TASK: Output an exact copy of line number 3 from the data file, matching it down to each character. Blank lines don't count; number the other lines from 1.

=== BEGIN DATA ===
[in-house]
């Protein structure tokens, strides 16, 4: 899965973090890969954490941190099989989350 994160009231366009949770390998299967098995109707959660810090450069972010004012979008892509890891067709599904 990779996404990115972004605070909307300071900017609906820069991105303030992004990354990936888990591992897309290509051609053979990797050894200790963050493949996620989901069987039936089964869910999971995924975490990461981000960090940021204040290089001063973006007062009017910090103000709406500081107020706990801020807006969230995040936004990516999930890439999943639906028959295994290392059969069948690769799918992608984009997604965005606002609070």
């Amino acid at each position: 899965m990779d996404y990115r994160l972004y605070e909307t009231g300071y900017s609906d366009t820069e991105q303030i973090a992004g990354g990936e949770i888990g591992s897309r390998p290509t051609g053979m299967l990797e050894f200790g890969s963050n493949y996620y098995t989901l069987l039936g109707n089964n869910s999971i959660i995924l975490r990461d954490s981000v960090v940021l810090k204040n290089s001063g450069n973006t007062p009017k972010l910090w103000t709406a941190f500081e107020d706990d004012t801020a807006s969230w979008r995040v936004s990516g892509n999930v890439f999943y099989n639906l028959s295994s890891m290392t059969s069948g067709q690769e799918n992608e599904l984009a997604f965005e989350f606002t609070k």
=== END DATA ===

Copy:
């Amino acid at each position: 899965m990779d996404y990115r994160l972004y605070e909307t009231g300071y900017s609906d366009t820069e991105q303030i973090a992004g990354g990936e949770i888990g591992s897309r390998p290509t051609g053979m299967l990797e050894f200790g890969s963050n493949y996620y098995t989901l069987l039936g109707n089964n869910s999971i959660i995924l975490r990461d954490s981000v960090v940021l810090k204040n290089s001063g450069n973006t007062p009017k972010l910090w103000t709406a941190f500081e107020d706990d004012t801020a807006s969230w979008r995040v936004s990516g892509n999930v890439f999943y099989n639906l028959s295994s890891m290392t059969s069948g067709q690769e799918n992608e599904l984009a997604f965005e989350f606002t609070k």